Marcus Minucius Felix (died c. 250AD in Rome) was one of the earliest of the Latin apologists for Christianity. He is from a Berber origin.
Nothing is known of his personal history, and even the date at which he wrote can be only approximately ascertained as between AD 150 and 270. Jerome’s De Viris Illustribus #58 speaks of him as “Romae insignis causidicus” [one of Rome’s notable solicitors], but in that he is probably only improving on the expression of Lactantius who speaks of him as “non ignobilis inter causidicos loci” [not unknown among solicitors].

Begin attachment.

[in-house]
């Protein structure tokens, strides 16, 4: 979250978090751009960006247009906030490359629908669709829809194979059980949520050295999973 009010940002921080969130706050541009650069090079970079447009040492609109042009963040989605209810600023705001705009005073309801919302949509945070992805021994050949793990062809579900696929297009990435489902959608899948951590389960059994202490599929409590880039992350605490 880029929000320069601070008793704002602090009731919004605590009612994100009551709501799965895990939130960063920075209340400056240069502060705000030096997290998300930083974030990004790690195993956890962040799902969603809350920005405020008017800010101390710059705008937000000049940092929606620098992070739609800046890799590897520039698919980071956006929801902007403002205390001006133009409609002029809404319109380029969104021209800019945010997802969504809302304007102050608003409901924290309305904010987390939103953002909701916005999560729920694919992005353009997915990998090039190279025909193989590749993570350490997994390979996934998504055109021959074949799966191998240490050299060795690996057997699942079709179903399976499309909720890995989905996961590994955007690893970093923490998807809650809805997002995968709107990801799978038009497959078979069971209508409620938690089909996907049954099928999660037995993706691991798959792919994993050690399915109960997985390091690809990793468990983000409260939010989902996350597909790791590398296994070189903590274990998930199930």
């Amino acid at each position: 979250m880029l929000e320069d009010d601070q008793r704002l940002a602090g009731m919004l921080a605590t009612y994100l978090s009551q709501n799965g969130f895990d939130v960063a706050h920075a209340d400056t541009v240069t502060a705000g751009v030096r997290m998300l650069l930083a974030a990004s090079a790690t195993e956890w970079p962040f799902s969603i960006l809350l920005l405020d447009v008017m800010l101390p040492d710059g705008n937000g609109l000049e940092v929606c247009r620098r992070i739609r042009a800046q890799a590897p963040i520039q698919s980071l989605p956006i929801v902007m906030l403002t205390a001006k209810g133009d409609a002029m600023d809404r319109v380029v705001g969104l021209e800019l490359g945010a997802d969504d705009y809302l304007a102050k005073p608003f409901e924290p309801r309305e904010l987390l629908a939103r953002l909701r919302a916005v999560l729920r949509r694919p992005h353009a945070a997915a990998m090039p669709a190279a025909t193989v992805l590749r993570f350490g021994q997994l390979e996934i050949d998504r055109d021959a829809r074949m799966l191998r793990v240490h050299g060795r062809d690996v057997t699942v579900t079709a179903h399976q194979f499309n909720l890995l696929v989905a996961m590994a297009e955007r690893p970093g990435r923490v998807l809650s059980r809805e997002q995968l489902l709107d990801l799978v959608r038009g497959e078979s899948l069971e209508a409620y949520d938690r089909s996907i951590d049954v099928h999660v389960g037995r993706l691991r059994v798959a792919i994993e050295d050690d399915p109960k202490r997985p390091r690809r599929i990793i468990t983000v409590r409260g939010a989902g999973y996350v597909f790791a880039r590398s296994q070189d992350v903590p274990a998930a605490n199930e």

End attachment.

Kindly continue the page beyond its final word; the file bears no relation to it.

He is now exclusively known by his Octavius, a dialogue on Christianity between the pagan Caecilius Natalis and the Christian Octavius Januarius. Written for educated non-Christians, the arguments are borrowed chiefly from Cicero, especially his De natura deorum(“Concerning the Nature of the Gods”), and Christian material, mainly from the Greek Apologists.
The Octavius is admittedly earlier than Cyprian’s Quod idola dei non sint, which borrows from it; how much earlier can be determined only by settling the relation in which it stands to Tertullian’s Apologeticum.
Stoic influences can also be seen in his work.
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